Courtesy Stephanie Staton
About 12 years ago I took a 5-week literature course in Paris. When we weren’t in the classroom, we had the opportunity to experience the city’s sights, sounds and attractions. During one field trip, we visited the catacombs that lie beneath the City of Lights. Plunging into the cool, dark tunnels, I was immediately thankful for the sudden drop in temperature (Paris was experiencing record high temperatures that summer!) and awed by the structure and its contents. Surrounded by thousands of bones and hundreds of years’ worth of history, I was surprised to find my mind drifting to the functional aspects of the earthen walls; specifically, their ability to maintain temperature and humidity despite the rising mercury topside—something I’d learned in school on our many field trips to Kentucky’s underground caves but had filed in the back of my mind.
Thinking back to my childhood experiences underground, I also remembered the cooling properties as they applied to food storage. Growing up, my only thoughts about cellars involved my grandparents’ less-than-inviting root cellar. Spider webs and my older brother’s stories of "rodents of unusual size” prevented me from setting foot inside the structure without my grandmother’s presence. (Don’t judge! Even Mom wouldn’t go in there unless it was absolutely necessary.) Strangely enough, I found that cellar far creepier than the bat-dwelling caves and Paris’ underground tomb.
Walking through the catacombs stirred memories of the few times I carried potatoes into and canning jars out of the cellar. Constructed of nothing more than cinder-block walls, wood shelves and a dirt floor, the root cellar provided a steady climate of cool, damp air for storing fresh and canned goods year-round. Its earthy aroma was only occasionally tainted by a spoiling piece of produce, which was quickly removed.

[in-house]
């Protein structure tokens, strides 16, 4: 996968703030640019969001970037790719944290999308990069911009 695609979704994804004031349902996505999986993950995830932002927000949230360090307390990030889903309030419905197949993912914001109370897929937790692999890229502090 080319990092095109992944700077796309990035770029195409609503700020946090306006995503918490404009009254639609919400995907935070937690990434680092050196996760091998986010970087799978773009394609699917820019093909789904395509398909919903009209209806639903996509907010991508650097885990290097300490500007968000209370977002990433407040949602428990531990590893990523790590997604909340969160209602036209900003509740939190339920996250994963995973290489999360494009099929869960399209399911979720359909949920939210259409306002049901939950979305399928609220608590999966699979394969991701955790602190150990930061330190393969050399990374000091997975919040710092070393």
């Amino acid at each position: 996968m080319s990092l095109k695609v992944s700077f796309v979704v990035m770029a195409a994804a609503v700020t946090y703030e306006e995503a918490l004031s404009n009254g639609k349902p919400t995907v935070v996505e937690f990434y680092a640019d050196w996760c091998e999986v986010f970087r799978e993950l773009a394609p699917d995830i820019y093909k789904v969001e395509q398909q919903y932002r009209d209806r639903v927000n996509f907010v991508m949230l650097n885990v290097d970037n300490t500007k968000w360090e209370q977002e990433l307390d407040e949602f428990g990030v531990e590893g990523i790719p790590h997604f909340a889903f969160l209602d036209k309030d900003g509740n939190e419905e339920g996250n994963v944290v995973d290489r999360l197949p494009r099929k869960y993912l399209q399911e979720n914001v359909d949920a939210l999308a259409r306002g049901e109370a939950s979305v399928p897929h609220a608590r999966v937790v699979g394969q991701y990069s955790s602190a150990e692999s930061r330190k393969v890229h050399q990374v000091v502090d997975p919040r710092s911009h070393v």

Having visited and seen root cellars of all shapes and sizes since my childhood, I’ve come to appreciate their role in seasonal eating as well as the timeless genius of their design. People—farmers and their customers alike—have come up with some pretty creative ways to adapt the cellars of yore, but this rural staple remains a functioning nod to our rural roots. Breathe new life into an old cellar on your property or retrofit one to store this year’s harvest with the storage methods and tips in "Root of the Matter.”
If you’re looking for more ways to fill your larder, turn to "Put a Lid on It” to ease the chore of putting by the harvest by hosting a preserving party. Or use up some of your fall bumper crops with the handmade beauty treatments, and treat yourself to a well-deserved spa day on the farm.
With the warm days winding down and harvest in full swing, it’s up to you to take full advantage of the season—don’t let a few spider webs stand in your way!